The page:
of the EU Civil Justice framework that was set to facilitate private parties’ effective access to legal
remedies in disputes with an international element.
The objective has been to minimise the cross-
border litigation risks, removing (or, at least, minimising) the barriers to justice (that is, higher
legal uncertainty and higher litigation costs) in disputes with an international element. As a result,
the current UK legal landscape in relation to PIL in civil and commercial matters has been largely
designed at EU level.
The EU PIL legislative developments have significantly affected the English common law and
the legal practice in cross-border disputes before the English courts.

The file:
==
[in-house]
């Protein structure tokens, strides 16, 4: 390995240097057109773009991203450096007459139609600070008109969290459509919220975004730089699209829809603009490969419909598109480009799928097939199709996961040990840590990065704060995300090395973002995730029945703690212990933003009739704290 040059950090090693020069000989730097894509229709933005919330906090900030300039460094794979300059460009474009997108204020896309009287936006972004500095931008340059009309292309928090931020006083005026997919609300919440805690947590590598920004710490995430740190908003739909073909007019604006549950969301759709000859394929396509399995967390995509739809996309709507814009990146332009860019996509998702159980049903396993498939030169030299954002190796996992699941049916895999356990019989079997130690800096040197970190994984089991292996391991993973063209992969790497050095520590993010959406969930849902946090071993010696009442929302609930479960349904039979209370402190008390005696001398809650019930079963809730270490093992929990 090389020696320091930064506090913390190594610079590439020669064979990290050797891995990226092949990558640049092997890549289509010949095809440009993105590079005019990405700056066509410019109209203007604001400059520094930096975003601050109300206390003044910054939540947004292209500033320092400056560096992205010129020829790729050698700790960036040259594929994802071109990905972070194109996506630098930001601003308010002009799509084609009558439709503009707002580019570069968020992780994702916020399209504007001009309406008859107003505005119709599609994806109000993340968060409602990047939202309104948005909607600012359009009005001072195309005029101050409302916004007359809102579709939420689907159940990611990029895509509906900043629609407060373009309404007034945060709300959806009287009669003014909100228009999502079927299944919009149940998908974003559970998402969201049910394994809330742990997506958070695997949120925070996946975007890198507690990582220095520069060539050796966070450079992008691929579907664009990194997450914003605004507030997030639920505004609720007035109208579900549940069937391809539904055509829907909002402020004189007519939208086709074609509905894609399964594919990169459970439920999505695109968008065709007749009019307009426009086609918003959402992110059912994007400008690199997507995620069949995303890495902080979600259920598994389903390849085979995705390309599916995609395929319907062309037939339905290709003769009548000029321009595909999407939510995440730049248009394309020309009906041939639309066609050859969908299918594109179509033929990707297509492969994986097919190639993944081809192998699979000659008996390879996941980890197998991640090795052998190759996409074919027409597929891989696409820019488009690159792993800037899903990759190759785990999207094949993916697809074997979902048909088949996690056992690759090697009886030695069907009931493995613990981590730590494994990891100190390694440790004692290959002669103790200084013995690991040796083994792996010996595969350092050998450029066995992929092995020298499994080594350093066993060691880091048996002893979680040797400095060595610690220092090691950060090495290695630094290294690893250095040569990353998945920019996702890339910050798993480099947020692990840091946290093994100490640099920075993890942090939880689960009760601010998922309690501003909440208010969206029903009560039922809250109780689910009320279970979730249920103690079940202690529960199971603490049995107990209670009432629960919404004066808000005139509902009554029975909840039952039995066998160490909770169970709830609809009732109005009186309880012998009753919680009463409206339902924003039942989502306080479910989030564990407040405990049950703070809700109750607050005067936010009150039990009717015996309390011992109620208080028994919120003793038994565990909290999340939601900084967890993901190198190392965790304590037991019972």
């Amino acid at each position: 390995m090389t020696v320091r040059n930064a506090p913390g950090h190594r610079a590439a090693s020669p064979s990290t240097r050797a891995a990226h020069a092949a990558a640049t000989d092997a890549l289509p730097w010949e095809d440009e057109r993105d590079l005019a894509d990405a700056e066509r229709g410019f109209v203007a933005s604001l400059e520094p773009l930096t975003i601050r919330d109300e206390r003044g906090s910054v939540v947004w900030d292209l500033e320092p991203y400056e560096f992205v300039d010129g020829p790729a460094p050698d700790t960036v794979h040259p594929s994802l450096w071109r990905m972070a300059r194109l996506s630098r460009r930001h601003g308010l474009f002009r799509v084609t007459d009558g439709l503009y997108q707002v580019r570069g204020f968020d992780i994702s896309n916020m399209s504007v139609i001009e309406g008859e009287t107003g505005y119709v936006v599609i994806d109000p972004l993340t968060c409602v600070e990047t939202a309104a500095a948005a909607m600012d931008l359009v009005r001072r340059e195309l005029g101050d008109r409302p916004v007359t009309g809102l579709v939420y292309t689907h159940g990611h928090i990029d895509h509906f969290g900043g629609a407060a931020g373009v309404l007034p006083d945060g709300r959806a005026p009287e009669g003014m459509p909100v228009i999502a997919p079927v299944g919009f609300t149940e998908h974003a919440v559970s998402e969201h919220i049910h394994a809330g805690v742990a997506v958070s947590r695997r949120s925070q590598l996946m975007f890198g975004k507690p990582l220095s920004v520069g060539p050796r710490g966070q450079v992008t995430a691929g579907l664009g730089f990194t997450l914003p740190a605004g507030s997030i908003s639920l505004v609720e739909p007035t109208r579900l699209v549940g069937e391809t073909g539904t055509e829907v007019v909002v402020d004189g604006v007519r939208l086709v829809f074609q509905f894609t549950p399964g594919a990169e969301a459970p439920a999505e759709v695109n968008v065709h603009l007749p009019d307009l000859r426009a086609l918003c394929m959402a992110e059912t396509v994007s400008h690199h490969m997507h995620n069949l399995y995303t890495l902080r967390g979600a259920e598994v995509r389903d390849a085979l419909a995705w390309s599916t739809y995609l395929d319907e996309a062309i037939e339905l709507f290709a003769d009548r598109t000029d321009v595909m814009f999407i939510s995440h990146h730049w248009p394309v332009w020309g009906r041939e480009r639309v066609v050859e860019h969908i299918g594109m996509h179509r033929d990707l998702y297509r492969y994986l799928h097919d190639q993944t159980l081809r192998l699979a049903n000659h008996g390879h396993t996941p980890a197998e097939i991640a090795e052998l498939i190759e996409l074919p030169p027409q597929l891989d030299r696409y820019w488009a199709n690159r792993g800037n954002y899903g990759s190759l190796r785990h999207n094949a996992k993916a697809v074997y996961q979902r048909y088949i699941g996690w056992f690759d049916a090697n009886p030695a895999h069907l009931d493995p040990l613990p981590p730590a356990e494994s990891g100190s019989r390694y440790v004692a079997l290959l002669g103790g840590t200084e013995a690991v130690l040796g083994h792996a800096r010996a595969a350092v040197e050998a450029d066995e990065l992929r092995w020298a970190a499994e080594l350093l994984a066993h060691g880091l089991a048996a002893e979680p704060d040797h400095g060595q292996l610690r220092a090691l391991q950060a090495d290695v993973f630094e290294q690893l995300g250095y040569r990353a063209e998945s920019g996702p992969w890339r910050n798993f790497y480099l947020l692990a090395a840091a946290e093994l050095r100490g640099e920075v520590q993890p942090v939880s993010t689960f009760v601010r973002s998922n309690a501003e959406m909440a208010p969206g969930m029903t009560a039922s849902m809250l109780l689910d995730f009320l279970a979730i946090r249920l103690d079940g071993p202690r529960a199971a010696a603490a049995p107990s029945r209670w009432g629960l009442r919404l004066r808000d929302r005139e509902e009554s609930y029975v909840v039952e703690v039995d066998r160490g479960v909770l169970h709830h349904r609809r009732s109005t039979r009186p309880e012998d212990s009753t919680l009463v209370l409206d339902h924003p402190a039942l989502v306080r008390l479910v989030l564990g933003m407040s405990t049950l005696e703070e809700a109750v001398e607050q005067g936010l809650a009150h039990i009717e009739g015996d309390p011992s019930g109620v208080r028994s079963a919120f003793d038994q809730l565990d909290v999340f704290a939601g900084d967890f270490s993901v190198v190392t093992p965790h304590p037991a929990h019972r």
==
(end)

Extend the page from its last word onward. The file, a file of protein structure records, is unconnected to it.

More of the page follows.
It is now well established
that, in civil and commercial disputes, ‘the decision in Owusu v Jackson prevents any consideration
of the forum non conveniens principle when the defendant, or one of the defendants, is domiciled
1. Private International Law (‘PIL’) for the purposes of this article is broadly defined to cover any set of national PIL rules.
Respectively, EU PIL (referring to the EU harmonized PIL instruments) and/or English PIL (referring to the English
common law rules) and/or Global PIL (referring to the Hague conventions).
2. See Article 81 TFEU.
3. P. Beaumont and M. Danov, ‘The EU Civil Justice Framework and Private Law: ‘‘Integration through [Private Inter-
national] Law’’’, 22 Maastricht Journal of European and Comparative Law (2015), p. 706.
4. E.g. Regulation No. 1215/2012/EU of the European Parliament and of the Council of 12 December 2012 on jurisdiction